A cowboy congregation corrals its growing flock by keeping its message – and its mission – simple.
After a couple of down-home hymns, a few announcements and an especially warm, wide-ranging greeting, Pastor Joe gave the call to prayer. That meant it was time for the parishioners to remove their hats. Their cowboy hats.
On any given Sunday, the Open Range Cowboy Church lives up to its name — well, except for the open-range part.
The congregation actually gathers in a nondescript office building just off Hwy. 65 in Isanti, Minn. Still, the worship space has been gussied up with plenty of Wild West accouterments: The pulpit is decorated with horseshoes, there’s a life-size cutout of John Wayne in the lobby and a cowbell beckons worshipers back to their seats after greeting time.
One of 214 parishes in the American Fellowship of Cowboy Churches (AFCC), Open Range bills itself as “a place where you can leave the hardships of life’s trail behind you.”
While establishing the church hasn’t been “all peaches and roses,” according to its leader, Pastor Joe Penrose, it’s now in its fourth year. On most Sundays, more than 100 people fill the metal chairs that serve as pews. There’s a kids’ Bible study group upstairs, as well as Bible and worship study groups during the week. In fact, the church is doing so well that it is looking to expand to Lakeville and other Twin Cities suburbs.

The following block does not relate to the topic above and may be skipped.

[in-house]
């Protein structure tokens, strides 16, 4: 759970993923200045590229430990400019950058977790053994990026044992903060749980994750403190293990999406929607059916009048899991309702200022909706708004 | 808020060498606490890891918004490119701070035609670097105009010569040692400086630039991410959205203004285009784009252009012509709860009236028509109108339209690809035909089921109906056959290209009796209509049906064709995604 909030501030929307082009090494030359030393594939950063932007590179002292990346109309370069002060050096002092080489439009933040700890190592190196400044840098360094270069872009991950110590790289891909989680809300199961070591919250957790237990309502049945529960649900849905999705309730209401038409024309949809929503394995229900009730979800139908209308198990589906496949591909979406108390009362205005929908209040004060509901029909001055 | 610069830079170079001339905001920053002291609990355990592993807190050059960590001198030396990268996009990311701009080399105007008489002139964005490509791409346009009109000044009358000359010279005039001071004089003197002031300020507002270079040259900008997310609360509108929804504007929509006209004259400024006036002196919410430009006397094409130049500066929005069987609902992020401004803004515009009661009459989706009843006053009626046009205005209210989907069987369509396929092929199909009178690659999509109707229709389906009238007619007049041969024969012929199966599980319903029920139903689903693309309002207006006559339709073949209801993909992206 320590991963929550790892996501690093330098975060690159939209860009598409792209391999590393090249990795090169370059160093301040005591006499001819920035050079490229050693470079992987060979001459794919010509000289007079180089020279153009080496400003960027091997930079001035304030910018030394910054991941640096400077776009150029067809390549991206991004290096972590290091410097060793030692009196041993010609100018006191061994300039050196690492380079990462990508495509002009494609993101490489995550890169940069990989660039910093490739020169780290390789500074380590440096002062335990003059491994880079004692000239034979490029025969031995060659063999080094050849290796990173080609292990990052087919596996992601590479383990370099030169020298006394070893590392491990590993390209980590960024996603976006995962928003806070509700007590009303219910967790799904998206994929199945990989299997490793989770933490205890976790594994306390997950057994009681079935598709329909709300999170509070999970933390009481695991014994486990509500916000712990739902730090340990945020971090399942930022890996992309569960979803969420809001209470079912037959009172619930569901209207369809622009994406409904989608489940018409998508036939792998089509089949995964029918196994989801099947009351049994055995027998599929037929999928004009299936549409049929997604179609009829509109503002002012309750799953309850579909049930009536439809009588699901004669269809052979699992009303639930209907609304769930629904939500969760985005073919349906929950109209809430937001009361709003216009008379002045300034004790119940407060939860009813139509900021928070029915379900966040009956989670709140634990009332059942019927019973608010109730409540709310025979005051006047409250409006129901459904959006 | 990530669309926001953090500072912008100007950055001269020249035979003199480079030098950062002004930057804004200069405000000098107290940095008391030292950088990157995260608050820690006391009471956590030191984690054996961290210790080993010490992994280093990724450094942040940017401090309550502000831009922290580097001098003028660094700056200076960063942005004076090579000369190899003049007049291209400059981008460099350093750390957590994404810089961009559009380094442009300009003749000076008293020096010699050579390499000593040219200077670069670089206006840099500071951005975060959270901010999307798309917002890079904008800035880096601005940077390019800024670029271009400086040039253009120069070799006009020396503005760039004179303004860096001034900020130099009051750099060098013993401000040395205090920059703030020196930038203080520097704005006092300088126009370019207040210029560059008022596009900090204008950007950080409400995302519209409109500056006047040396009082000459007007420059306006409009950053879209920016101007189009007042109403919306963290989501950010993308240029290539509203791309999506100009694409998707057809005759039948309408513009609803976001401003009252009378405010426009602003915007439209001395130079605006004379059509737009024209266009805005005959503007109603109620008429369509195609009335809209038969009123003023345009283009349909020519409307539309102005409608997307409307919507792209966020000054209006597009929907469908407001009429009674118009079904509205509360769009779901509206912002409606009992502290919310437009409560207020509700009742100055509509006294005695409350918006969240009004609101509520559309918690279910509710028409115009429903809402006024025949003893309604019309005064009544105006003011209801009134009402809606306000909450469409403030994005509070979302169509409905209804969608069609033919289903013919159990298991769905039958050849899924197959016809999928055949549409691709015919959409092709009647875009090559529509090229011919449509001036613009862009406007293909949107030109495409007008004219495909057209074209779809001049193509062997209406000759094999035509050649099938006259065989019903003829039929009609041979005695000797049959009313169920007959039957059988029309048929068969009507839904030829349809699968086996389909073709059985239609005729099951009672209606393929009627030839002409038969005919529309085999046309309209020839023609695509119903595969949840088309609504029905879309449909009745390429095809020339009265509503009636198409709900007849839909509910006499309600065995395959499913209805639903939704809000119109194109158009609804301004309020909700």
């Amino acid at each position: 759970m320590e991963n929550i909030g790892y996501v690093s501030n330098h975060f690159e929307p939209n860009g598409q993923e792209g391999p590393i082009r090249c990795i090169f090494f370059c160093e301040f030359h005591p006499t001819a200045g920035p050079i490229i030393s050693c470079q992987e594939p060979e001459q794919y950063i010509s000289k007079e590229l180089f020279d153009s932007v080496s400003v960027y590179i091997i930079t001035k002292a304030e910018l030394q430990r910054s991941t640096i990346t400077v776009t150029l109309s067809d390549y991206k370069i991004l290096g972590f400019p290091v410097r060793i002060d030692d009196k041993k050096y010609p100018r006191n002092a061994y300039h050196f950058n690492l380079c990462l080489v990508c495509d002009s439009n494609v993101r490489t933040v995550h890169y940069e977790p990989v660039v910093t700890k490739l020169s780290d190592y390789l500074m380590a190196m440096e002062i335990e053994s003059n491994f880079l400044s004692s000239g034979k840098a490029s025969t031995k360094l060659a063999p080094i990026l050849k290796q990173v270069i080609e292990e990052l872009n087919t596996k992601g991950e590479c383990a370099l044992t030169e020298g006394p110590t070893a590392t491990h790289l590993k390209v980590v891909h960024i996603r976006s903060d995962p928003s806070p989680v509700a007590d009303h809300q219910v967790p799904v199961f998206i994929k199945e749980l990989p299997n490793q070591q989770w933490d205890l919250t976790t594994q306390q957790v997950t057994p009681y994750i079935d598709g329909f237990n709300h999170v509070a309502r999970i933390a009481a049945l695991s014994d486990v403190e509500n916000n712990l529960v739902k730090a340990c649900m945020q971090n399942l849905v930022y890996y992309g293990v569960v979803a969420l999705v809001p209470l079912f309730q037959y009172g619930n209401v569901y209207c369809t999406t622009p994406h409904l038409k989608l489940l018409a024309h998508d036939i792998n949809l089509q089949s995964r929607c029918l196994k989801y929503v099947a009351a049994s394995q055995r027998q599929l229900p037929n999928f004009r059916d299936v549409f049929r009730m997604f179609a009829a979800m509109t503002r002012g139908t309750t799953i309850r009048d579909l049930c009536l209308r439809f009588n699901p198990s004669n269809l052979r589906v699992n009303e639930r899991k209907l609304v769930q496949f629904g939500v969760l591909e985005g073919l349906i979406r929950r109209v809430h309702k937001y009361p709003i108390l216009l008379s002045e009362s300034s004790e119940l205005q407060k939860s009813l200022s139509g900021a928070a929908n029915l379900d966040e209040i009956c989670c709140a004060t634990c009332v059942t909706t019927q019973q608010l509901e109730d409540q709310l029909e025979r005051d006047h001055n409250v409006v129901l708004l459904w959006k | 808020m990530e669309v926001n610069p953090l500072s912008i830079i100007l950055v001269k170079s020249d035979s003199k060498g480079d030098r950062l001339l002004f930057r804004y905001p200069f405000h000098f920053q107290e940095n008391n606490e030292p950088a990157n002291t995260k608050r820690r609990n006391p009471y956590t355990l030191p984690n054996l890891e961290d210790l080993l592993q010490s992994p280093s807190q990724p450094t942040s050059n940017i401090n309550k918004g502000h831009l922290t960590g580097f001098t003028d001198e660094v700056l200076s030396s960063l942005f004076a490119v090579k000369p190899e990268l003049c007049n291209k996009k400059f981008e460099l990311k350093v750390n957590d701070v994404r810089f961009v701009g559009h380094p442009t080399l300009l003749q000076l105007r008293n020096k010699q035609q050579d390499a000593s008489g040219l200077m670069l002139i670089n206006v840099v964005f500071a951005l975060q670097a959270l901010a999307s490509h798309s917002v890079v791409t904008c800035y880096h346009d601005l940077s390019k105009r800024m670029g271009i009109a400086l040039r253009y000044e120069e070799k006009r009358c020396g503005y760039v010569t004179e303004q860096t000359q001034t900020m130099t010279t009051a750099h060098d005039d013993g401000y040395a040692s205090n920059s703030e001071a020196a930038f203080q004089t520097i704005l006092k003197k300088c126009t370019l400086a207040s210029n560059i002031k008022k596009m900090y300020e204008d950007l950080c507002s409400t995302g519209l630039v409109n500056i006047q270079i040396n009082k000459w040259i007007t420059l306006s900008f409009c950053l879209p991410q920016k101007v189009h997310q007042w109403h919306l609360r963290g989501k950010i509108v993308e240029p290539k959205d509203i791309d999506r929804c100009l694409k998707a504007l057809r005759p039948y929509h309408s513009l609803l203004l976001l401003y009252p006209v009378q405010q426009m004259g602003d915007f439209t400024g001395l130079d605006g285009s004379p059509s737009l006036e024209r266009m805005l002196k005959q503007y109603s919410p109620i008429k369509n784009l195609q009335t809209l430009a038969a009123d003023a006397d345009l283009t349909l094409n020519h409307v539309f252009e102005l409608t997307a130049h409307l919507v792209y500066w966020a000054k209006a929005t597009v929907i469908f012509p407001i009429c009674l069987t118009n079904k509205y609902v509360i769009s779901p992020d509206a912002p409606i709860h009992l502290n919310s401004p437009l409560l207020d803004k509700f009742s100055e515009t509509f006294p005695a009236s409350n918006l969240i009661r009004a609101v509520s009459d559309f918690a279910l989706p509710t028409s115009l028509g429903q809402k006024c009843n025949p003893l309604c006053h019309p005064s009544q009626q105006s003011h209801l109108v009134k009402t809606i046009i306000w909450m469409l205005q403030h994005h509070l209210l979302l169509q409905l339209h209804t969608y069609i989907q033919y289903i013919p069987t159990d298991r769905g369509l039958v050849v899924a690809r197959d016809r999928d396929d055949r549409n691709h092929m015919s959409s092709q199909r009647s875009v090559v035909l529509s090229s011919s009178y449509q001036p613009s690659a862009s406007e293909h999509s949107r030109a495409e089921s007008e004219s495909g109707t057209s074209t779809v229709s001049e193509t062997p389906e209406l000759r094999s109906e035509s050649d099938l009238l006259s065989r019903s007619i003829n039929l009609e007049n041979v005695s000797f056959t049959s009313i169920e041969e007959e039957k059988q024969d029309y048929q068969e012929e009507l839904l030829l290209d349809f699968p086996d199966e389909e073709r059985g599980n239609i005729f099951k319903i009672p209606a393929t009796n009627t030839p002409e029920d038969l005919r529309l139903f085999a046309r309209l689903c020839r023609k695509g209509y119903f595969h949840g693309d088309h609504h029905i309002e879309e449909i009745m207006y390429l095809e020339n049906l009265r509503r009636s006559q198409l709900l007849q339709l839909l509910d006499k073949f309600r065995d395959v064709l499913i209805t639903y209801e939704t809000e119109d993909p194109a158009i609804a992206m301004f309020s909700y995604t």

Since the early 1980s, faith-oriented people seeking alternatives to mainstream churches represent “a trend that has grown exponentially,” said the Rev. John A. Mayer, president of the nonprofit Christian ministry City Vision, which tracks ethnic, religious and cultural trends. The Twin Cities now has 935 nondenominational or independent churches.
Only one of them — so far — is an Open Range Cowboy church. And it’s definitely open.
“Everybody says, ‘Gosh, this is such a friendly church. What’s going on here? There’s got to be something special going on,’ ” said Penrose.
The growth has come through word-of-mouth, an Open Range chuckwagon that makes appearances at local parades and fairs, a mashup of fate and faith, and Pastor Joe’s message and delivery.
Mari and Roger Nelson of St. Francis first went to the church by chance. They’d seen a sign near Hwy. 65 and Roger thought he’d like the music.
It wasn’t the music that made them stay.
“We walked in and I saw that John Wayne, and I said, ‘Oh, I don’t know.’ And so we went on and saw Pastor Joe, and I said to my husband, ‘Oh, that’s it. A country bumpkin is going to be our pastor.’ Then he started preaching and I thought, ‘OK, you’ve got my attention now.’ I recognized Jesus.”
Now Mari is a greeter and Roger, who said Pastor Joe “grabbed my heart the very first time,” is a church elder.
Constant church involvement
Penrose also took an atypical route to the church. The 62-year-old grew up in a large, devout Catholic family in Lakeville. As a kid, he told everyone that he wanted to be a priest